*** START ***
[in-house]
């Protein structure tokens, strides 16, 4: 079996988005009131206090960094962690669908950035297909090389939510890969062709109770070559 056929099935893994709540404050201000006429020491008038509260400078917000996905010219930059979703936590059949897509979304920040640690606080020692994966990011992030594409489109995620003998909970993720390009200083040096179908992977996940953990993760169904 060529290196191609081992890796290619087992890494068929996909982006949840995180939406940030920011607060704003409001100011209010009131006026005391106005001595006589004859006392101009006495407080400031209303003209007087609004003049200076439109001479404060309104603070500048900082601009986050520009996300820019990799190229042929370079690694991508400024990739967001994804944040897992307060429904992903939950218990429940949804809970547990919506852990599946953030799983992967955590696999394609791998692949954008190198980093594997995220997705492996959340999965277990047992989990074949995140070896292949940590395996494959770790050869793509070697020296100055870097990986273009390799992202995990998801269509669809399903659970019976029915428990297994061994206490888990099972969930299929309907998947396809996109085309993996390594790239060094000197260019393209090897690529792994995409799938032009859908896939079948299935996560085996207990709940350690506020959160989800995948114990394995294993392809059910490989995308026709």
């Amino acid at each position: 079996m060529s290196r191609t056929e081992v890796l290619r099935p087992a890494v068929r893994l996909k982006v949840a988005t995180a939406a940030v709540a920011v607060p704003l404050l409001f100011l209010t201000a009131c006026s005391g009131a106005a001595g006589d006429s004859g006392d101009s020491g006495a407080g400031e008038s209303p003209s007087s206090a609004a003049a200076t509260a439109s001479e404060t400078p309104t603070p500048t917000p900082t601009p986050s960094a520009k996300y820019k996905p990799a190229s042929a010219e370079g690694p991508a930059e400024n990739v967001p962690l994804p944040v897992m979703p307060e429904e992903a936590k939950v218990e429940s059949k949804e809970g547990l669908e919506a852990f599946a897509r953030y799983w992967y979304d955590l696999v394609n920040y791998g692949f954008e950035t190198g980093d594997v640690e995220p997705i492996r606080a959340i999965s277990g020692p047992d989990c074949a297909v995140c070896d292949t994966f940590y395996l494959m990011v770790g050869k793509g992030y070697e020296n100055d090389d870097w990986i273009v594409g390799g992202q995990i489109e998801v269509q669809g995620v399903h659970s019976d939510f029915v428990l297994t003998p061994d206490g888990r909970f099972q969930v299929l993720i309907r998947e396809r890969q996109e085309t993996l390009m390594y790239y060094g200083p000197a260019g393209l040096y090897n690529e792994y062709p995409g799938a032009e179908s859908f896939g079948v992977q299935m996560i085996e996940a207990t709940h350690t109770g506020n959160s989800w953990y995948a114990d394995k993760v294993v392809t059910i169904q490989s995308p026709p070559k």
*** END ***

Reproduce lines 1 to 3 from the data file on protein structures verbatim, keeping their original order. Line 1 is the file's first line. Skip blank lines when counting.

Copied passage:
[in-house]
């Protein structure tokens, strides 16, 4: 079996988005009131206090960094962690669908950035297909090389939510890969062709109770070559 056929099935893994709540404050201000006429020491008038509260400078917000996905010219930059979703936590059949897509979304920040640690606080020692994966990011992030594409489109995620003998909970993720390009200083040096179908992977996940953990993760169904 060529290196191609081992890796290619087992890494068929996909982006949840995180939406940030920011607060704003409001100011209010009131006026005391106005001595006589004859006392101009006495407080400031209303003209007087609004003049200076439109001479404060309104603070500048900082601009986050520009996300820019990799190229042929370079690694991508400024990739967001994804944040897992307060429904992903939950218990429940949804809970547990919506852990599946953030799983992967955590696999394609791998692949954008190198980093594997995220997705492996959340999965277990047992989990074949995140070896292949940590395996494959770790050869793509070697020296100055870097990986273009390799992202995990998801269509669809399903659970019976029915428990297994061994206490888990099972969930299929309907998947396809996109085309993996390594790239060094000197260019393209090897690529792994995409799938032009859908896939079948299935996560085996207990709940350690506020959160989800995948114990394995294993392809059910490989995308026709």
């Amino acid at each position: 079996m060529s290196r191609t056929e081992v890796l290619r099935p087992a890494v068929r893994l996909k982006v949840a988005t995180a939406a940030v709540a920011v607060p704003l404050l409001f100011l209010t201000a009131c006026s005391g009131a106005a001595g006589d006429s004859g006392d101009s020491g006495a407080g400031e008038s209303p003209s007087s206090a609004a003049a200076t509260a439109s001479e404060t400078p309104t603070p500048t917000p900082t601009p986050s960094a520009k996300y820019k996905p990799a190229s042929a010219e370079g690694p991508a930059e400024n990739v967001p962690l994804p944040v897992m979703p307060e429904e992903a936590k939950v218990e429940s059949k949804e809970g547990l669908e919506a852990f599946a897509r953030y799983w992967y979304d955590l696999v394609n920040y791998g692949f954008e950035t190198g980093d594997v640690e995220p997705i492996r606080a959340i999965s277990g020692p047992d989990c074949a297909v995140c070896d292949t994966f940590y395996l494959m990011v770790g050869k793509g992030y070697e020296n100055d090389d870097w990986i273009v594409g390799g992202q995990i489109e998801v269509q669809g995620v399903h659970s019976d939510f029915v428990l297994t003998p061994d206490g888990r909970f099972q969930v299929l993720i309907r998947e396809r890969q996109e085309t993996l390009m390594y790239y060094g200083p000197a260019g393209l040096y090897n690529e792994y062709p995409g799938a032009e179908s859908f896939g079948v992977q299935m996560i085996e996940a207990t709940h350690t109770g506020n959160s989800w953990y995948a114990d394995k993760v294993v392809t059910i169904q490989s995308p026709p070559k």